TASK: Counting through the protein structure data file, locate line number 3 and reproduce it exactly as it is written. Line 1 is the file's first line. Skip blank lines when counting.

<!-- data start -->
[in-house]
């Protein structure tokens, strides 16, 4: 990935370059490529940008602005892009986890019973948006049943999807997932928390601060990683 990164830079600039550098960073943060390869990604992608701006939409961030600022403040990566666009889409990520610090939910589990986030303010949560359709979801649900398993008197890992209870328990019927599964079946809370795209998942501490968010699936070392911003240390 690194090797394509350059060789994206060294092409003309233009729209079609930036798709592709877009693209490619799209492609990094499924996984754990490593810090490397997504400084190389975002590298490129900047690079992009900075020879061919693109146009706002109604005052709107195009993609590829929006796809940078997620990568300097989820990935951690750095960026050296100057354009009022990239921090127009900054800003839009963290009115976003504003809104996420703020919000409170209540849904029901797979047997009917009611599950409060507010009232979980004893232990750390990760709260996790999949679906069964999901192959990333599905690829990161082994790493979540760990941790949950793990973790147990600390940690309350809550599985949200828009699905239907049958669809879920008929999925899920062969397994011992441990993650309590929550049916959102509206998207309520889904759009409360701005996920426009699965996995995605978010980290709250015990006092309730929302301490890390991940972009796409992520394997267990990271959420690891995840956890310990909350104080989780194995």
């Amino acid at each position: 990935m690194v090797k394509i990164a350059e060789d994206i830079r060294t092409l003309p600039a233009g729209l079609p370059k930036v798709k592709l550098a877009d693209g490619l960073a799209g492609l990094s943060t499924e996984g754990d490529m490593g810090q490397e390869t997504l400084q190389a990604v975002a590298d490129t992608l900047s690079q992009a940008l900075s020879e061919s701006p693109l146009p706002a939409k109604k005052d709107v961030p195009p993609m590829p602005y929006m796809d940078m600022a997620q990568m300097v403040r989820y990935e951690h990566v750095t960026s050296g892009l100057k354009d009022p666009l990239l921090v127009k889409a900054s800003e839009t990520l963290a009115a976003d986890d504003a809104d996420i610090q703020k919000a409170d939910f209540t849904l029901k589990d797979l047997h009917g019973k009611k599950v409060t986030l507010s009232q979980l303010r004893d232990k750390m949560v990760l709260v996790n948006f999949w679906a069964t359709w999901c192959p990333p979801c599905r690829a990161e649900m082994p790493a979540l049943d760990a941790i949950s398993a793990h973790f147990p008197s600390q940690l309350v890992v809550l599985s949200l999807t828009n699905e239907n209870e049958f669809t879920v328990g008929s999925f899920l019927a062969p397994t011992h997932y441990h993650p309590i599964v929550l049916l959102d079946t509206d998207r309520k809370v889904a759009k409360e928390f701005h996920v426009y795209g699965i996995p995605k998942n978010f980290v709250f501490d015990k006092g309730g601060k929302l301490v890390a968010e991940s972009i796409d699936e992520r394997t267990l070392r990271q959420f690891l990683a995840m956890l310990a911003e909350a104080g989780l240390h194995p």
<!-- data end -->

């Amino acid at each position: 990935m690194v090797k394509i990164a350059e060789d994206i830079r060294t092409l003309p600039a233009g729209l079609p370059k930036v798709k592709l550098a877009d693209g490619l960073a799209g492609l990094s943060t499924e996984g754990d490529m490593g810090q490397e390869t997504l400084q190389a990604v975002a590298d490129t992608l900047s690079q992009a940008l900075s020879e061919s701006p693109l146009p706002a939409k109604k005052d709107v961030p195009p993609m590829p602005y929006m796809d940078m600022a997620q990568m300097v403040r989820y990935e951690h990566v750095t960026s050296g892009l100057k354009d009022p666009l990239l921090v127009k889409a900054s800003e839009t990520l963290a009115a976003d986890d504003a809104d996420i610090q703020k919000a409170d939910f209540t849904l029901k589990d797979l047997h009917g019973k009611k599950v409060t986030l507010s009232q979980l303010r004893d232990k750390m949560v990760l709260v996790n948006f999949w679906a069964t359709w999901c192959p990333p979801c599905r690829a990161e649900m082994p790493a979540l049943d760990a941790i949950s398993a793990h973790f147990p008197s600390q940690l309350v890992v809550l599985s949200l999807t828009n699905e239907n209870e049958f669809t879920v328990g008929s999925f899920l019927a062969p397994t011992h997932y441990h993650p309590i599964v929550l049916l959102d079946t509206d998207r309520k809370v889904a759009k409360e928390f701005h996920v426009y795209g699965i996995p995605k998942n978010f980290v709250f501490d015990k006092g309730g601060k929302l301490v890390a968010e991940s972009i796409d699936e992520r394997t267990l070392r990271q959420f690891l990683a995840m956890l310990a911003e909350a104080g989780l240390h194995p």